The glasses came off, and on and no punches were pulled.

Gina McCarthy, the former administrator for the Environmental Protection Agency under President Barack Obama, gave an animated speech to community members at the University of New Mexico School of Law about the concerns of climate change Wednesday evening.

The focus of the speech was reframing how climate change and policy is discussed.

“Stop talking about the health of the planet. The planet could give two — sorry I’ll be polite — the planet doesn’t care if the climate is changing, it remains a planet. We should care, because people might not be living on the planet,” McCarthy said while gesticulating.

Almost 200 people watched the speech from the rows of white chairs set up in the law school’s lobby. The speech was punctuated with bouts of laughter from the audience as she flung jokes from the podium.

However, McCarthy also touched on the more serious concerns of climate change, including air pollution, drought and fears of not producing enough food.

One issue that came up was repeal of the EPA Clean Power Plan, proposed by Scott Pruitt, the current EPA administrator under President Trump. Apple, Google and other companies have publicly condemned the repeal of the policy, a legacy of Obama’s to curb carbon emissions.

Tabling at the event was Tere Baca, an intern with Environment New Mexico. She was representing a coalition of environmental groups collecting public comments on the repeal.

“The period for public comment closes (Thursday) evening, so this is really urgent and timely,” Baca said.

The Clean Power Plan was expected to cut power sector emissions by 32 percent by 2030. Power plants fueled by coal and natural gas are responsible for one-third of the United States’ carbon dioxide emissions, according to the EPA.

McCarthy spoke for just over a half hour and dedicated another half hour to answering questions from the audience.

The first question from the audience was about McCarthy’s position on fracking.

She said that inexpensive natural gas changed the economic dynamic of coal and oil based power plants and helped push through clean air regulations, but the industry has to “grow up just a little bit” and adhere to cleaner standards.

“I think that states need to have regulations that are stringent on fracking,” McCarthy said. “You have the same obligations as any other industry standards have. You don’t contaminate the groundwater (and) you don’t release methane, especially when it’s your product.”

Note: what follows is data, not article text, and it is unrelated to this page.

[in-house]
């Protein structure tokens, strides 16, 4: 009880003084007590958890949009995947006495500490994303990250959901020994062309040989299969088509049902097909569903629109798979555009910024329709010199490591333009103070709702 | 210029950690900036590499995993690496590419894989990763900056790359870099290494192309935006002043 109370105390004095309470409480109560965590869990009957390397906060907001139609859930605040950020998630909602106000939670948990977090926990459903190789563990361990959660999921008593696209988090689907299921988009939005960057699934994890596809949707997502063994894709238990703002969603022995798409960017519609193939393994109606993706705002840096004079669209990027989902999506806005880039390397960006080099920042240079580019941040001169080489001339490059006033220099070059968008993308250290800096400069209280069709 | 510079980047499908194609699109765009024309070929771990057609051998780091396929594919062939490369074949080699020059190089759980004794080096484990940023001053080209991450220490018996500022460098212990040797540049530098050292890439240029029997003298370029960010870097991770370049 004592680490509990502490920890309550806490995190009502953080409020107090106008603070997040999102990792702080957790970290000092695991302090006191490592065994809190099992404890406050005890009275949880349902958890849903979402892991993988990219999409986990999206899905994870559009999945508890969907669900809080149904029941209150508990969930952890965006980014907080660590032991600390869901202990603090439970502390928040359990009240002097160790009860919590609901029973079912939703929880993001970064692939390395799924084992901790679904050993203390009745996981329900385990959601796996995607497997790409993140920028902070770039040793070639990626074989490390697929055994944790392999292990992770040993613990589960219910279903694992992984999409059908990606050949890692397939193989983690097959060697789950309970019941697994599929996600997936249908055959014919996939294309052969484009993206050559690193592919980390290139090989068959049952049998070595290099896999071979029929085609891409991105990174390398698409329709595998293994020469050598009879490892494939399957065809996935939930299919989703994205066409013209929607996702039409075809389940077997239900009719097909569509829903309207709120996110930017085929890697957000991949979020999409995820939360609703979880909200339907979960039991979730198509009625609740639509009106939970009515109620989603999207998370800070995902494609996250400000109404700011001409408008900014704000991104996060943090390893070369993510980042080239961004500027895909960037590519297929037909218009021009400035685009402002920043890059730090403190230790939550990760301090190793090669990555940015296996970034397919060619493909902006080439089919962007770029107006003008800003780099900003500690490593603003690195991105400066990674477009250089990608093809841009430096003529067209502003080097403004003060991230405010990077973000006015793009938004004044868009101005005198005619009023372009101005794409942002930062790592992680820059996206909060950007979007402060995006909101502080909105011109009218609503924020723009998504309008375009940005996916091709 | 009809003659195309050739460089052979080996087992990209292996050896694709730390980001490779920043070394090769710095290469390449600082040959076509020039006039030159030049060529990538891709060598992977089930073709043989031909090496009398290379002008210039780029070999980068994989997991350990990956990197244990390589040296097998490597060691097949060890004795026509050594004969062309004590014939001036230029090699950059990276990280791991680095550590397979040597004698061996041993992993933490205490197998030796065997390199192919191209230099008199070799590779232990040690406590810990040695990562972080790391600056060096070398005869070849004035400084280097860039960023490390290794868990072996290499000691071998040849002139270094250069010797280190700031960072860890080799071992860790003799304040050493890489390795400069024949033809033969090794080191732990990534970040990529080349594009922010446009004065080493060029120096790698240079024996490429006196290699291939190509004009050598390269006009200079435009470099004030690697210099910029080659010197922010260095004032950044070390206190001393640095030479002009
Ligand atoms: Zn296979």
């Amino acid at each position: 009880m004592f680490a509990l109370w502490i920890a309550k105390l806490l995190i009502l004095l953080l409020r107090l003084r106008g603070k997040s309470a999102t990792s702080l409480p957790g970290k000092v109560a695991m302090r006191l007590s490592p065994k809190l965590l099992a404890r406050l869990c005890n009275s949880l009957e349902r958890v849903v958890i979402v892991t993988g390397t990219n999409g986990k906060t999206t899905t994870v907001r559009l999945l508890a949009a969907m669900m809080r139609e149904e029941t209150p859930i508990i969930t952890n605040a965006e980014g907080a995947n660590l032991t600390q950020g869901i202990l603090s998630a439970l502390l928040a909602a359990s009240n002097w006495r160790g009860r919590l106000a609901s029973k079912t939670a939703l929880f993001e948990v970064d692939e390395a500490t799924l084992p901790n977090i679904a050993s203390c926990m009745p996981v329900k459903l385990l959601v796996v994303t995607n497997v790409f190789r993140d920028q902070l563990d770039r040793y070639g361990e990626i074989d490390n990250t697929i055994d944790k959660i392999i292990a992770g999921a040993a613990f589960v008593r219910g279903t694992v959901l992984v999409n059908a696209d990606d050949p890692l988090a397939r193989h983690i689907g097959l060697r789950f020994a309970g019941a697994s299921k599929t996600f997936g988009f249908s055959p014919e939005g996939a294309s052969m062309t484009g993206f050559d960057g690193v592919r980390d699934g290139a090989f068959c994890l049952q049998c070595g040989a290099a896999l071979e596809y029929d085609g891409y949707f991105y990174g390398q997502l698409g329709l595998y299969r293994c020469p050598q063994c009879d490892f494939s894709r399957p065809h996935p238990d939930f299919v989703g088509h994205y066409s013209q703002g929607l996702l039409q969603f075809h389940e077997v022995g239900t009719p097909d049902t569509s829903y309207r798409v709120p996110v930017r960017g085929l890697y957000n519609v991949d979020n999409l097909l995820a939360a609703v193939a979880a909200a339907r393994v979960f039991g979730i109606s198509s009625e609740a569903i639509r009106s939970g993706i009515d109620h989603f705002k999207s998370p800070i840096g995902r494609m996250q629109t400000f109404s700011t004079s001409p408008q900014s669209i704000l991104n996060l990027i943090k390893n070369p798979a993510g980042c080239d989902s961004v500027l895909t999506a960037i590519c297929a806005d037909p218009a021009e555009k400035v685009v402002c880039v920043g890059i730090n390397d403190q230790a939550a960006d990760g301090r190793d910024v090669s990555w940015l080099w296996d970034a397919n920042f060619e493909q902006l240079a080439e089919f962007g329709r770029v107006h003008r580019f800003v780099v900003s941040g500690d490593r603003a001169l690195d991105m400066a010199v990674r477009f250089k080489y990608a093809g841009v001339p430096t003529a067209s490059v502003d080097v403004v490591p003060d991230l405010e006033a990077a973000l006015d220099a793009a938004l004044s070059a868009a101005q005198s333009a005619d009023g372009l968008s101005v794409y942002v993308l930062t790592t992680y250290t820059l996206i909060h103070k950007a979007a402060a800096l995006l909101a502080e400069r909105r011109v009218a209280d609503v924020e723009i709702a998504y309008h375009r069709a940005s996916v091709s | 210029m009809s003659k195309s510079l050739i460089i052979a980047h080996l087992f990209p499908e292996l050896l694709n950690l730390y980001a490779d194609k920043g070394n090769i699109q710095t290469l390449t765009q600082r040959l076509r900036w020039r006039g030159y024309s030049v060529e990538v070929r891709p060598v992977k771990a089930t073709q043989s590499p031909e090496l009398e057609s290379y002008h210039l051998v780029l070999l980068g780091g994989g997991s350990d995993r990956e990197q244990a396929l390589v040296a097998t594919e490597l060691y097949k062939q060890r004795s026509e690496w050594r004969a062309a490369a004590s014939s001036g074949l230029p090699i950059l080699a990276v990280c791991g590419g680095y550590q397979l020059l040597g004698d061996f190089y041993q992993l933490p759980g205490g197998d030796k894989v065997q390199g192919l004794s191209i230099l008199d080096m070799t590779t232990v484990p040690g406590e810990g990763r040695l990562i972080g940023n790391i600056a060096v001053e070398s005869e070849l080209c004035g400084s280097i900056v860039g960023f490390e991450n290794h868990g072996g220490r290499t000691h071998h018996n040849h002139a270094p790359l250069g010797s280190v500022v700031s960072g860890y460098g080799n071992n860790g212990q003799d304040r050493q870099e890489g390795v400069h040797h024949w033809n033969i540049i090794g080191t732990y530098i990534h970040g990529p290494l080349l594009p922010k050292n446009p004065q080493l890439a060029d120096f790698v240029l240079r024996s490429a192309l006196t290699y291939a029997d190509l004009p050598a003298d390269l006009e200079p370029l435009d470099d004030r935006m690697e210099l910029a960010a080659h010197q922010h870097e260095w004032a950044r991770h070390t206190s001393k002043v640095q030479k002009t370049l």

Fracking has been a controversial issue in New Mexico. Literature from the industry describes fracking as a method to extract oil and natural gas. The process includes drilling outward from a wellhead injecting liquid at high pressures to force fissures into rocks and boreholes.

According to the New Mexico Legislature, oil and gas typically provides the state around $2 billion in direct revenues.

Advocates say the process is more environmentally friendly as opposed to traditional vertical drilling into the ground. Critics say the the method is known to create earthquakes, and the EPA reported in 2014 that fracking affects drinking water.

McCarthy also directed her comments to the University students in the audience, saying that college campuses are the future of developing sustainably.

“You are our conscience. You tell us what you need. You are the people we should be working for,” she said.

Some of the attendees included second-year law students of the Natural Resources Journal, a publication that collects policy writings on energy and the environment.

Jimmy Grieco is a co-lead citation editor at the journal and said the speech helped emphasize how important writing about environmental policy is at the University level.

“It’s critical now because of the timeliness of the environmental challenges occurring right now,” Grieco said. “It’s important to do this work at universities, because we are able to bridge the gap between the professionals who write about it and the students who read about it.”

McCarthy ended her speech with a challenge to the audience not to just talk about climate change, but to take action by voting and advocating.

“Pull up your big-girl pants, your big-boy pants or your gender-neutral pants and do something — we’ll all be better for it,” she said.

Danielle Prokop is a freelance reporter with the Daily Lobo. She can contacted at or on Twitter @ProkopDani.